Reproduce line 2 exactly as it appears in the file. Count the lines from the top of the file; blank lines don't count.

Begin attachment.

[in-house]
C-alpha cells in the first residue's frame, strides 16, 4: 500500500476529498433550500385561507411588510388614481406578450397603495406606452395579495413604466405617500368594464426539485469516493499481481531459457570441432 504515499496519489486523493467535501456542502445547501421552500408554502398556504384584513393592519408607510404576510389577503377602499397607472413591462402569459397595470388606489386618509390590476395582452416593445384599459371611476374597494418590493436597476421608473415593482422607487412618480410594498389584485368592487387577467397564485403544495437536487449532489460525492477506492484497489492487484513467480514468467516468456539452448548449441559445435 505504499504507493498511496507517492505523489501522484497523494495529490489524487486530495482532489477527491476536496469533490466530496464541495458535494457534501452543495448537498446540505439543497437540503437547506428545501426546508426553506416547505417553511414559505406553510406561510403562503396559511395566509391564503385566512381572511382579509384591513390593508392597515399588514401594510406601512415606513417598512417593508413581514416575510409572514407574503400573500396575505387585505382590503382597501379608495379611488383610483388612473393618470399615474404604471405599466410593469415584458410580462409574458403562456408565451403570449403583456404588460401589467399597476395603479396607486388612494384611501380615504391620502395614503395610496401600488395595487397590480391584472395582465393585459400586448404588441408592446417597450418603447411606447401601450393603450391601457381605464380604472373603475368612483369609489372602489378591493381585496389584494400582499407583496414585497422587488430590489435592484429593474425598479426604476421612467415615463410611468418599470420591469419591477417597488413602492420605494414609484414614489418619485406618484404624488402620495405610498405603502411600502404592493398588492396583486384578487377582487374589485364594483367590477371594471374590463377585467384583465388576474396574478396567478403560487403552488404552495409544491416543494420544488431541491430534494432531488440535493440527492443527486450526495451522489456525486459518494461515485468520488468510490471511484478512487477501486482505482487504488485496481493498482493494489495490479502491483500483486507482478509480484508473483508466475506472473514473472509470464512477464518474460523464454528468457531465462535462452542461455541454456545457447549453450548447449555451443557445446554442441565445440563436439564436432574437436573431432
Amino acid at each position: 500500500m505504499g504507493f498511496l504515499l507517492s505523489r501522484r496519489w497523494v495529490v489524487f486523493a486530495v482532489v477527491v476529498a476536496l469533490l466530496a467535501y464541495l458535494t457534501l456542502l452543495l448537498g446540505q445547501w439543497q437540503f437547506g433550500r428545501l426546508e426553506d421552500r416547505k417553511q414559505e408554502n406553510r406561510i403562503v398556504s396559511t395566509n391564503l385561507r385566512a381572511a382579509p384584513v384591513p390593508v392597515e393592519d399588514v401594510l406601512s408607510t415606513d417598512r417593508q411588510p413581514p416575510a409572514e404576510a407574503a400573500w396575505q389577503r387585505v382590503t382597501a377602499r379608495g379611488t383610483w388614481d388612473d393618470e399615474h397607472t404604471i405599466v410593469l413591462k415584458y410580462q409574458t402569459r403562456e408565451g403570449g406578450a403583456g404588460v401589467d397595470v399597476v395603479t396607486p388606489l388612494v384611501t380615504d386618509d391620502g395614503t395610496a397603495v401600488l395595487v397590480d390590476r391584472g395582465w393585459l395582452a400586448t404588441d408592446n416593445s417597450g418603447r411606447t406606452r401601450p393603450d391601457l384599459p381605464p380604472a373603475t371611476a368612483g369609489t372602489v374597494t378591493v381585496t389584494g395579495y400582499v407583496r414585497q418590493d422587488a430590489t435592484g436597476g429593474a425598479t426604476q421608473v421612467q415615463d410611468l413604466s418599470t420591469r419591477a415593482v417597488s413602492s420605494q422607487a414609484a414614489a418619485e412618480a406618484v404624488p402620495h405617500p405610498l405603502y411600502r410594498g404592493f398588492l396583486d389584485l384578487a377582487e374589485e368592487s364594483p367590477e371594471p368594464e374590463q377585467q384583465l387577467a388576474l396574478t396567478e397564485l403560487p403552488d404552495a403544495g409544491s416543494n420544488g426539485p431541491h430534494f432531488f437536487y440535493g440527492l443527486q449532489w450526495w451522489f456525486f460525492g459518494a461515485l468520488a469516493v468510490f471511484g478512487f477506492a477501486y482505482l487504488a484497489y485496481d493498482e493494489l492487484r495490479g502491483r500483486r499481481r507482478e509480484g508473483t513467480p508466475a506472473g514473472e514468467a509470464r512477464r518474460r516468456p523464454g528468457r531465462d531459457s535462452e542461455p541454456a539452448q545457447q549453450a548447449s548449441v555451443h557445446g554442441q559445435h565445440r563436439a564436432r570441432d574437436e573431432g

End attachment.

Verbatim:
C-alpha cells in the first residue's frame, strides 16, 4: 500500500476529498433550500385561507411588510388614481406578450397603495406606452395579495413604466405617500368594464426539485469516493499481481531459457570441432 504515499496519489486523493467535501456542502445547501421552500408554502398556504384584513393592519408607510404576510389577503377602499397607472413591462402569459397595470388606489386618509390590476395582452416593445384599459371611476374597494418590493436597476421608473415593482422607487412618480410594498389584485368592487387577467397564485403544495437536487449532489460525492477506492484497489492487484513467480514468467516468456539452448548449441559445435 505504499504507493498511496507517492505523489501522484497523494495529490489524487486530495482532489477527491476536496469533490466530496464541495458535494457534501452543495448537498446540505439543497437540503437547506428545501426546508426553506416547505417553511414559505406553510406561510403562503396559511395566509391564503385566512381572511382579509384591513390593508392597515399588514401594510406601512415606513417598512417593508413581514416575510409572514407574503400573500396575505387585505382590503382597501379608495379611488383610483388612473393618470399615474404604471405599466410593469415584458410580462409574458403562456408565451403570449403583456404588460401589467399597476395603479396607486388612494384611501380615504391620502395614503395610496401600488395595487397590480391584472395582465393585459400586448404588441408592446417597450418603447411606447401601450393603450391601457381605464380604472373603475368612483369609489372602489378591493381585496389584494400582499407583496414585497422587488430590489435592484429593474425598479426604476421612467415615463410611468418599470420591469419591477417597488413602492420605494414609484414614489418619485406618484404624488402620495405610498405603502411600502404592493398588492396583486384578487377582487374589485364594483367590477371594471374590463377585467384583465388576474396574478396567478403560487403552488404552495409544491416543494420544488431541491430534494432531488440535493440527492443527486450526495451522489456525486459518494461515485468520488468510490471511484478512487477501486482505482487504488485496481493498482493494489495490479502491483500483486507482478509480484508473483508466475506472473514473472509470464512477464518474460523464454528468457531465462535462452542461455541454456545457447549453450548447449555451443557445446554442441565445440563436439564436432574437436573431432